Amazon.com (NASDAQ:AMZN) has bulldozed the market this year as share have more than doubled on the strength of its booming cloud computing unit and strong growth in retail sales at home.
Lost in the excitement is the third component of Amazon's business, its international division, where growth has slowed on currency translation but huge potential remains. Thus far this year, international sales have only grown 3%, though they are up 24% excluding the effects of currency exchange. The segment makes up a third of the company's sales, but that may fall in the near term as AWS gets bigger.
The tip of the iceberg
Though Amazon has a global reach, it only fully operates its website in 13 other countries outside of the U.S. Those include most of the world's major economies such China, Japan, UK, and Germany, but there are some notable exceptions. And in many of the world's biggest markets, Amazon's presence is only in its infancy.
It wasn't until this summer, for instance, that Amazon launched full-scale retail operations in Mexico, the world's largest Spanish-speaking country, with a population of 110 million strong and just a hop, step, and a jump from Amazon's home country. Previously, Amazon had offered its own Kindle e-books south of the border, but it wasn't until just a few months ago that it made its usual panoply of products open to Mexican shoppers. In addition, it's made its platform open to third-party vendors and is providing its fulfillment by Amazon service to provide shipping.
Mexico's economy isn't as developed the U.S.'s so Amazon will face a different set of challenges, but e-commerce is growing at an annual rate of 34%. The number of online shoppers is also expected to more than double from 2013 to 2018, hitting 18 million.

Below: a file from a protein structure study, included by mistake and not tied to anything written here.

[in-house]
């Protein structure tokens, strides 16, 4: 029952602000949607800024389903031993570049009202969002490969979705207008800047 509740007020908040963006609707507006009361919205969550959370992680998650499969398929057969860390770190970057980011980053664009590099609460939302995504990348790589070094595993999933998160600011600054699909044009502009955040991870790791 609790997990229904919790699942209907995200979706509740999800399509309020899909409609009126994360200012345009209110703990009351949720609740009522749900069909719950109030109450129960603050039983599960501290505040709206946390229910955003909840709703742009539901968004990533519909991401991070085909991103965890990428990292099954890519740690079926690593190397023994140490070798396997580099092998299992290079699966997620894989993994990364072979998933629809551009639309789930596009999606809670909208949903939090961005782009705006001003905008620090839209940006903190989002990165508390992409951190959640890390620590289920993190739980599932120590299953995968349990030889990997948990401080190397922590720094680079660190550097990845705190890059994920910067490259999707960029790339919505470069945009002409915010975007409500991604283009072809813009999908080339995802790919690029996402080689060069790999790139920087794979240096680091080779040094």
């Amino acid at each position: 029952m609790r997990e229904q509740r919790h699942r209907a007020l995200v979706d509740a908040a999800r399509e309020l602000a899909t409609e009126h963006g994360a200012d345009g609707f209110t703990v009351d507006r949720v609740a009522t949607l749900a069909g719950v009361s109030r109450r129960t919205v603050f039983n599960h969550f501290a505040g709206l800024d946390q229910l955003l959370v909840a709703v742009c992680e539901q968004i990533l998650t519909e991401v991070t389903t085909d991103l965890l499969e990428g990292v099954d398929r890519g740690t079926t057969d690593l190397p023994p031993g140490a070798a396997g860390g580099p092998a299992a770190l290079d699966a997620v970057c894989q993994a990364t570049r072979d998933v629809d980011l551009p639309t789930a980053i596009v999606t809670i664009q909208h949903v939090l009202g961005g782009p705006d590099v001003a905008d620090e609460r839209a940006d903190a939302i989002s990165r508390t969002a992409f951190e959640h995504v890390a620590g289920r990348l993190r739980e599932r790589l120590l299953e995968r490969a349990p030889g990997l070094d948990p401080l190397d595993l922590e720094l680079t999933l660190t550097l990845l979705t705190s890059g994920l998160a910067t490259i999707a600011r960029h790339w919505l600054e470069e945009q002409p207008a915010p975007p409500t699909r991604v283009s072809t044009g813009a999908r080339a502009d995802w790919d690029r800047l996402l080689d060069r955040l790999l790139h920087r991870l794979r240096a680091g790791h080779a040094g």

In Asia, meanwhile, Amazon has shifted its focus form China to India, ceding China to e-tailers already established there. The Indian market still represents a huge prize with over 1 billion people and an economy that's expected to be the third largest within a decade. However, Amazon only launched in India two years ago. India's e-commerce market is expected to hit $8.5 billion from just $2 billion in 2013, a growth rate of about 70%.
The leapfrog effect
The proliferation of smartphones around the world has made connecting with one another and surfing the web as simple as touching an app, obviating technologies like landline telephones and personal computers, which were not always common in developing countries.
Similarly, the rise of mobile technology has eliminated the need for large-scale physical retail in countries in which it had hardly existed in the first place as company make almost product accessible at the click of a button. That makes the e-commerce market abroad even more appealing than in the U.S, and the growth rates back it up. In China, e-commerce spending was up 35% last year, and worldwide it was up 25%. Many consumers in these countries are shopping with their phones instead of their computers as smartphone adoption rates have soared.
Amazon's Fire phone launch was a disaster in the U.S., but such a product could serve as a prototype for a downscale phone sold in the developing world that would easily allow consumers to shop on Amazon and access its media, giving the company yet another advantage.
Though Amazon has only about 7% of global e-commerce share, that number could easily grow as the company makes inroads into developing countries. Currently, its three largest international markets are Germany, U.K., and Japan, all developed countries, a sign that the company has not fully focused on emerging markets. The opportunity remains in countries like Mexico, India, and Brazil, all of which it has entered in just the last few years, and if the experience of dominant American brands like Coca-Cola, Procter & Gamble, and McDonald's is an indicator, all of which generate a significant majority of sales abroad, Amazon should one day do the same. Its formula for success -- low prices, fast delivery, and perks for Prime members -- has brought to its knees even Wal-Mart Stores (NYSE:WMT), which with its renewed attention on e-commerce has made several moves to essentially copy Amazon's strategy.
If Amazon can translate its domestic success into those markets, the company's seemingly never-ending growth streak may truly be limitless.
Jeremy Bowman has no position in any stocks mentioned. The Motley Fool owns shares of and recommends Amazon.com. The Motley Fool has the following options: long January 2016 $37 calls on Coca-Cola, short January 2016 $43 calls on Coca-Cola, and short January 2016 $37 puts on Coca-Cola. The Motley Fool recommends Coca-Cola and Procter & Gamble. Try any of our Foolish newsletter services free for 30 days. We Fools may not all hold the same opinions, but we all believe that considering a diverse range of insights makes us better investors. The Motley Fool has a disclosure policy.